The major headlines in mainstream newspapers today, Friday, September 6 are focused on the economic implications of the xenophobic attacks on Nigerians in South Africa, the South African government’s refusal to pay compensation to victims of the attacks, and the $9.6bn judgment against the federal government.
Kicking off the review, ThisDay reports the testy relations between Nigeria and South Africa due to the xenophobic attacks in the rainbow nation and the reprisal in Nigeria may affect the volume of trade between both countries currently put at over $60 billion.
The consul-general of the South Africa High Commission, Darkey Africa, had put the official trade volume between both countries at $60 billion.
Also, the National Bureau of Statistics First Quarter 2019 Foreign Trade Statistics also revealed that South Africa is one of Nigeria’s top five export destinations as the country exported goods with total value of N325.5 billion or 7.2 percent to South Africa within the period.
The publication obtained the data just as the two countries struggled on Thursday, September 5 to douse rising diplomatic tension which has spilled into the streets with reprisals against South African interests in Nigeria.
The Nation reports that South Africa has snubbed Nigeria’s quest for compensation for its citizens who incurred losses from xenophobic attacks.
Nigeria is pressing for full compensation for victims of the unprovoked attacks and wanton killings.
The federal government’s envoy is in Pretoria in a diplomatic move to end the impasse created by the situation.
But South Africa’s minister of foreign affairs, Naledi Pandor, said on Thursday that payment of compensation was not in the country’s law.
Still on the matter, Punch reports that the Lagos State Police Command on Thursday arraigned 83 persons who allegedly participated in the attack and looting of South African-owned mall, Shoprite, in protest against continued xenophobic attacks and killings of Nigerians in South Africa.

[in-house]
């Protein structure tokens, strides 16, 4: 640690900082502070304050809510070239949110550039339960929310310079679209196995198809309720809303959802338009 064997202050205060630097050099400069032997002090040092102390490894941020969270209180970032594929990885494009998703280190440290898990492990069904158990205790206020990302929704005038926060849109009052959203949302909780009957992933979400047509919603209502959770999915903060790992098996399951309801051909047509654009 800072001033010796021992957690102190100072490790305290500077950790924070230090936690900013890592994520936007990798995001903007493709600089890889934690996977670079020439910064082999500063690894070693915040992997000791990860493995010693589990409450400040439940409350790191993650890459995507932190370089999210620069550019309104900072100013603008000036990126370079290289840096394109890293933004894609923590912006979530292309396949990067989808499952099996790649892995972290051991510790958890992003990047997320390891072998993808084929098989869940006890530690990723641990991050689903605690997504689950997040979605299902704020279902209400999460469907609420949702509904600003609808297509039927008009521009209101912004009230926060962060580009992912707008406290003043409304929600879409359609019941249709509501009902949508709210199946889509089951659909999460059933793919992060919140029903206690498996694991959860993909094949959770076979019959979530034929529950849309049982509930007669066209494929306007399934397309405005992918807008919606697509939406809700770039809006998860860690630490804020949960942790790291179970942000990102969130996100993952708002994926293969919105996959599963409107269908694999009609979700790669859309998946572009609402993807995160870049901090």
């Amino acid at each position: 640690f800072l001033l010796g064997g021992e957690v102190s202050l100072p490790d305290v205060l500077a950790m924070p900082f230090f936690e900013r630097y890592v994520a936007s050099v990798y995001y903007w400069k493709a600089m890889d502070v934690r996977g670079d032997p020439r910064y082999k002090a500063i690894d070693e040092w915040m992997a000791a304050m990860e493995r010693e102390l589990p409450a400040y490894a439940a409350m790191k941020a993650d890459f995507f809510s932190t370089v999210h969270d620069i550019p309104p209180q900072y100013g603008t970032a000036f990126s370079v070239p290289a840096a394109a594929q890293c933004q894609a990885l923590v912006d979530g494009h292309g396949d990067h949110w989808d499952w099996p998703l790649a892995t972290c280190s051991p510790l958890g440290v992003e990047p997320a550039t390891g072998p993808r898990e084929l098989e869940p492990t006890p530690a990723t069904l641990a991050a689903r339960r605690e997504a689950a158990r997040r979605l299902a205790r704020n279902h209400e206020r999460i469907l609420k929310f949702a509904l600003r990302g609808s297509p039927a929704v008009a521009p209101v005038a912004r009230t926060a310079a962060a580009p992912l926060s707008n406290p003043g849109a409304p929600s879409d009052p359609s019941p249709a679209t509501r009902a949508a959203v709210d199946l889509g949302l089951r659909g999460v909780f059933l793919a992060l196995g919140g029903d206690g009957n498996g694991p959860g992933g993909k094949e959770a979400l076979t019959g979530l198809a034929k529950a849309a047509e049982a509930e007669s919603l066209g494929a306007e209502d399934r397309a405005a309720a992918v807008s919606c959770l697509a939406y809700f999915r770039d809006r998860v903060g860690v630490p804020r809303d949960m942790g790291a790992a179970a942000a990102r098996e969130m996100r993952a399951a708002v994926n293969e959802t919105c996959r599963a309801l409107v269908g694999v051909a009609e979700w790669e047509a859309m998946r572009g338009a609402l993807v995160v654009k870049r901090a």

This is just as South Africa’s minister of international relations and cooperation, Dr Naledi Pandor, blamed drug dealers for xenophobic attacks on Nigerians and pleaded with the Federal Government of Nigeria to assist her country by preventing Nigerians dealing in narcotics from coming to South Africa.
Pandor, who spoke with an interview with an online news platform, enca.com, on the sidelines of the ongoing World Economic Forum on Africa on Thursday, said there was a widely held belief that many Nigerians in South Africa dealt in drugs, adding that the federal government should help to address this issue.
While she was speaking in South Africa, the 83 suspected looters were being arraigned before the Lagos state magistrates’ court at Yaba on six counts bordering on conspiracy, riotous assembly, arson, stealing, malicious damage, unlawful destruction of property and conduct likely to cause the breach of peace.
Rounding off the review, The Guardian reports that how Nigeria, as a sovereign nation, can repudiate the $9.6 billion judgment debt it incurred from a failed gas contract with Process and Industrial Developments (P&ID) remains unclear despite new reports suggesting that the Irish firm could have contracted the deal in a less than transparent manner.
On Thursday, constitutional and international lawyers failed to agree on whether the P&ID owner’s alleged history of corruption and the Nigerian government’s plan to plead sovereign immunity are enough to save the nation from losing more than 20 percent of its foreign reserves in payment of the arbitration award as confirmed by an arbitration tribunal and an English court.
Meanwhile, P&ID in a statement mailed to the publication, said it had not “heard from anyone in government since the Commercial Court judgment was issued on 16 August 2019.”
It continued: “The ball is in Nigeria’s court. If the Buhari administration is ready to desist from its campaign of baseless slander and sham investigations against P&ID and its founders and come to the negotiating table, P&ID is ready for serious talks.
“In the meantime, P&ID will continue its efforts to identify and seize Nigerian assets to satisfy the debt.”
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